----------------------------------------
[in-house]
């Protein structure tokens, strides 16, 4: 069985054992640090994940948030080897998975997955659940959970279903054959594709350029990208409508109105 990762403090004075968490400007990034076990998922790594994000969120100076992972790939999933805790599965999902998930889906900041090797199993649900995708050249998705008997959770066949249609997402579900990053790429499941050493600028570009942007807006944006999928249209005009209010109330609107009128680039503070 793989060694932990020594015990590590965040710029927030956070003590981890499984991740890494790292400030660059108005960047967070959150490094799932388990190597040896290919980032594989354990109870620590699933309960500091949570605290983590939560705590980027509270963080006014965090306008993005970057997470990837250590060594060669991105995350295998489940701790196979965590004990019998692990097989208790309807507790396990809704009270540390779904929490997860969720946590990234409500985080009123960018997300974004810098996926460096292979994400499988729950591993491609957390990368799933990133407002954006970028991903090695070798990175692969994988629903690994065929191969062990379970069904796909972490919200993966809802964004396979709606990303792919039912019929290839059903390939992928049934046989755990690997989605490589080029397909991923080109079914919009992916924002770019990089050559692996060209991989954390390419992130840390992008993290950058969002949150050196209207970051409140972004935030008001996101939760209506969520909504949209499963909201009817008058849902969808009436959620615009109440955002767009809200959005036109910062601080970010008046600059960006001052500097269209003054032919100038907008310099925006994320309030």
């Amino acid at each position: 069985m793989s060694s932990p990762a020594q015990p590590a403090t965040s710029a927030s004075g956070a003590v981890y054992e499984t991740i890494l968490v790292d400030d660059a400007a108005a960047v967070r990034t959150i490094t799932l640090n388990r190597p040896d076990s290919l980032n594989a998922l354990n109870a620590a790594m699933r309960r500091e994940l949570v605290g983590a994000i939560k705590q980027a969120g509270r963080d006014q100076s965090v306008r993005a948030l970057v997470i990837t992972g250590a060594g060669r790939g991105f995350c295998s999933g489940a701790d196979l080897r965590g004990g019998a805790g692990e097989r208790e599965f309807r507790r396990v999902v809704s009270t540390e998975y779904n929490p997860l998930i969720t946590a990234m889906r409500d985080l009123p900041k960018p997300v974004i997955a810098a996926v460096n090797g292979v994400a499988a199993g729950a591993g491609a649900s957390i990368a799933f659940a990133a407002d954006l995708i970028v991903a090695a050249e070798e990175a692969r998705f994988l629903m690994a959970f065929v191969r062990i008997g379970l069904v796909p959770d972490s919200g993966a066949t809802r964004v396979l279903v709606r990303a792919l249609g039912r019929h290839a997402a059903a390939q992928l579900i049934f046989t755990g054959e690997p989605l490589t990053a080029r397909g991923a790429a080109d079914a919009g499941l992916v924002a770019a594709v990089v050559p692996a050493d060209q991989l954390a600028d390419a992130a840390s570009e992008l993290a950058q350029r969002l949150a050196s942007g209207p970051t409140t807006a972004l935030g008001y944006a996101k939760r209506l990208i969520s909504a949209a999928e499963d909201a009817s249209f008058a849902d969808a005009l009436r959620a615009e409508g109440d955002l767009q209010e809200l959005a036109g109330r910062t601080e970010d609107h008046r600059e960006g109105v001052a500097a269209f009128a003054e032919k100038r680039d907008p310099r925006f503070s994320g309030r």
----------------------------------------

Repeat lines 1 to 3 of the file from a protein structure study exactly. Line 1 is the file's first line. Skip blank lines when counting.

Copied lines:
[in-house]
């Protein structure tokens, strides 16, 4: 069985054992640090994940948030080897998975997955659940959970279903054959594709350029990208409508109105 990762403090004075968490400007990034076990998922790594994000969120100076992972790939999933805790599965999902998930889906900041090797199993649900995708050249998705008997959770066949249609997402579900990053790429499941050493600028570009942007807006944006999928249209005009209010109330609107009128680039503070 793989060694932990020594015990590590965040710029927030956070003590981890499984991740890494790292400030660059108005960047967070959150490094799932388990190597040896290919980032594989354990109870620590699933309960500091949570605290983590939560705590980027509270963080006014965090306008993005970057997470990837250590060594060669991105995350295998489940701790196979965590004990019998692990097989208790309807507790396990809704009270540390779904929490997860969720946590990234409500985080009123960018997300974004810098996926460096292979994400499988729950591993491609957390990368799933990133407002954006970028991903090695070798990175692969994988629903690994065929191969062990379970069904796909972490919200993966809802964004396979709606990303792919039912019929290839059903390939992928049934046989755990690997989605490589080029397909991923080109079914919009992916924002770019990089050559692996060209991989954390390419992130840390992008993290950058969002949150050196209207970051409140972004935030008001996101939760209506969520909504949209499963909201009817008058849902969808009436959620615009109440955002767009809200959005036109910062601080970010008046600059960006001052500097269209003054032919100038907008310099925006994320309030």
């Amino acid at each position: 069985m793989s060694s932990p990762a020594q015990p590590a403090t965040s710029a927030s004075g956070a003590v981890y054992e499984t991740i890494l968490v790292d400030d660059a400007a108005a960047v967070r990034t959150i490094t799932l640090n388990r190597p040896d076990s290919l980032n594989a998922l354990n109870a620590a790594m699933r309960r500091e994940l949570v605290g983590a994000i939560k705590q980027a969120g509270r963080d006014q100076s965090v306008r993005a948030l970057v997470i990837t992972g250590a060594g060669r790939g991105f995350c295998s999933g489940a701790d196979l080897r965590g004990g019998a805790g692990e097989r208790e599965f309807r507790r396990v999902v809704s009270t540390e998975y779904n929490p997860l998930i969720t946590a990234m889906r409500d985080l009123p900041k960018p997300v974004i997955a810098a996926v460096n090797g292979v994400a499988a199993g729950a591993g491609a649900s957390i990368a799933f659940a990133a407002d954006l995708i970028v991903a090695a050249e070798e990175a692969r998705f994988l629903m690994a959970f065929v191969r062990i008997g379970l069904v796909p959770d972490s919200g993966a066949t809802r964004v396979l279903v709606r990303a792919l249609g039912r019929h290839a997402a059903a390939q992928l579900i049934f046989t755990g054959e690997p989605l490589t990053a080029r397909g991923a790429a080109d079914a919009g499941l992916v924002a770019a594709v990089v050559p692996a050493d060209q991989l954390a600028d390419a992130a840390s570009e992008l993290a950058q350029r969002l949150a050196s942007g209207p970051t409140t807006a972004l935030g008001y944006a996101k939760r209506l990208i969520s909504a949209a999928e499963d909201a009817s249209f008058a849902d969808a005009l009436r959620a615009e409508g109440d955002l767009q209010e809200l959005a036109g109330r910062t601080e970010d609107h008046r600059e960006g109105v001052a500097a269209f009128a003054e032919k100038r680039d907008p310099r925006f503070s994320g309030r």